Thursday, July 24, 2014

Troubleshooting the Unknown

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Take a deep breath I tell myself.   Determine how serious this might be, or how minor it could be.  Figure out how to make it better.  Deep down the basic parenting drive... above all else find a way to make it all better.   There are so many things that seem to be an enigma when it comes to Noah.  I have yet to solve his chronic sleeping disturbances, and while some nights are better than others without fail Noah and I together seem to survive on less sleep than any person possibly could.  

I keep going through the same thoughts:  Is he too cold?  Too hot?  Stuck and can't roll over? Sick? In pain? Merely getting comfortable and making lots of noise? Hungry?  Thirsty?  My mind races at 1am, 3am, 5am.... my body finally exhausted from troubleshooting tries to drift off for a moment of sleep only to realize Noah's little brother is ready for breakfast, and I must get up... now!

And it's not just sleep that I spend my time trying to find a solution for.  Two weeks ago at therapy Noah was cradled like a baby and spun around in circles in the pool.  I was at the opposite end of the pool taking notes, like I always do, only to look up when I hear the therapist ask Noah what is wrong and if he's okay.   My stomach drops thinking what did I miss? What happened that I didn't see?  Noah is quickly joined back to the side of the pool where I am and I immediately notice that he is clinching his teeth feverishly.  He cannot stop, not even for a second.  Constant non-stop grinding and clenching.  I try to dismiss it, thinking maybe it's just Noah being Noah.  But deep down I know that whatever "vestibular" motion the therapist was seeking by spinning him around triggered something to happen to Noah.   I don't know if it was "sensory overload"  I don't know if it caused pressure in his head, or his ears, or if it was a defense mechanism to not having control over his own movement.  I have no idea.   It was the first time Noah has ever experienced motion of this kind.  While he was accustomed to jumping up and down a bit in the pool he was never spun around in super fast circles.   Most often times we spend the beginning working on self-calming of Noah's body in a Nemo floaty... one that has been deflated and broken for several weeks and likely will never be replaced (as I had to replace the last one myself and "donate" it).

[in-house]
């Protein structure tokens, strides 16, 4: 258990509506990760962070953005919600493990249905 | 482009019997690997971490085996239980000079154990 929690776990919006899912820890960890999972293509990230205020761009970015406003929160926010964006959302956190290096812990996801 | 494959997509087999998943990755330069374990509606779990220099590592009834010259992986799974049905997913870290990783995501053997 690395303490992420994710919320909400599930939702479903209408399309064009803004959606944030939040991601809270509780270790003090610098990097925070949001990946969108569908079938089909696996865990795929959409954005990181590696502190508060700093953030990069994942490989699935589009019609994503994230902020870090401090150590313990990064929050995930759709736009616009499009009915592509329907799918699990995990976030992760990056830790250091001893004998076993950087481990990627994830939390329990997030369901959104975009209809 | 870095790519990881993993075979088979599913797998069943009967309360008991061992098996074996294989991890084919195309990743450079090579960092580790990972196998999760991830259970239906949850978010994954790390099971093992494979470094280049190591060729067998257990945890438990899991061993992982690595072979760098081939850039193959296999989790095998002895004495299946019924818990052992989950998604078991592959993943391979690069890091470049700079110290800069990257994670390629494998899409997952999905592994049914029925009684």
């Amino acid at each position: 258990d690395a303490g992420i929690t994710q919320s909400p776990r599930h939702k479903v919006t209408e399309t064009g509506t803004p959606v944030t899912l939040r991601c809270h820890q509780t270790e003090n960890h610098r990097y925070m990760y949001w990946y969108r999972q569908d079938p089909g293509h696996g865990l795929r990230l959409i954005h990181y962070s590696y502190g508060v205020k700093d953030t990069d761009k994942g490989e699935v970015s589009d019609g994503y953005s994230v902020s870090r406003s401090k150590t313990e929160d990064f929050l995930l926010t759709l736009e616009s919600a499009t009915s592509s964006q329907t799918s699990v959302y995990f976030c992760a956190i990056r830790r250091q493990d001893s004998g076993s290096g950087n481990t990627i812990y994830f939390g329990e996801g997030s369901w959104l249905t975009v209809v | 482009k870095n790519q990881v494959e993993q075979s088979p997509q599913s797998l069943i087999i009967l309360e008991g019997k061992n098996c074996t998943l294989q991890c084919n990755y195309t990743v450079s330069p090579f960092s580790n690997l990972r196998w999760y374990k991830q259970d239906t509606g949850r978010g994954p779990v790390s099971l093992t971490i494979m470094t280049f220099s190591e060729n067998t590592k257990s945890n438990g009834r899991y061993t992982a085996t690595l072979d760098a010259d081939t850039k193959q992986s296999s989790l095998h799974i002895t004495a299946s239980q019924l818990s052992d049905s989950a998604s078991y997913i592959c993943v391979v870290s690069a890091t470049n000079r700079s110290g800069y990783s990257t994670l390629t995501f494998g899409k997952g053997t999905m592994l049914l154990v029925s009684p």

I thought that Noah would eventually relax and that the clinching and grinding would stop.  I remember Noah having a touch of bruxism as a young baby and toddler but it's been gone for several years.   My concern prompted a doctor's visit, where it is still anyone's guess as to why Noah cannot stop grinding his teeth.  A motion that he seems to be doing by moving his jaw side to side a bit rather than clinching by simply biting down directly.   And I have zero clue on what to do for him or why it's still continuing to happen now,  or how to get him to stop.

I'll admit there is a lot of guilt to the unknown as well.  You feel like you failed to protect your child or fix the problem that your child is experiencing.   Having a non-verbal child is particularly hard when it comes to this.  A child that lacks the ability to communicate and explain what they are feeling, experiencing or need.  It takes problem-solving as a parent to a whole new level.  You find yourself wishing that if aliens do exist that they would pay you a visit so you could beg for extra-terrestrial powers like reading someone's mind, or the power to heal.

All the while you try to tell yourself not to worry too much.  After all he doesn't seem to be in discomfort and his spirits for the most part are happy - unless of course you want to take his games away at speech therapy.  Then he'll really tell you how he feels about not getting his way.   Yet, I still keep searching for answers for all of the unknown. 


Noah's Miracle by Stacy Warden is licensed under a Creative Commons Attribution-Noncommercial-No Derivative Works 3.0 United States License.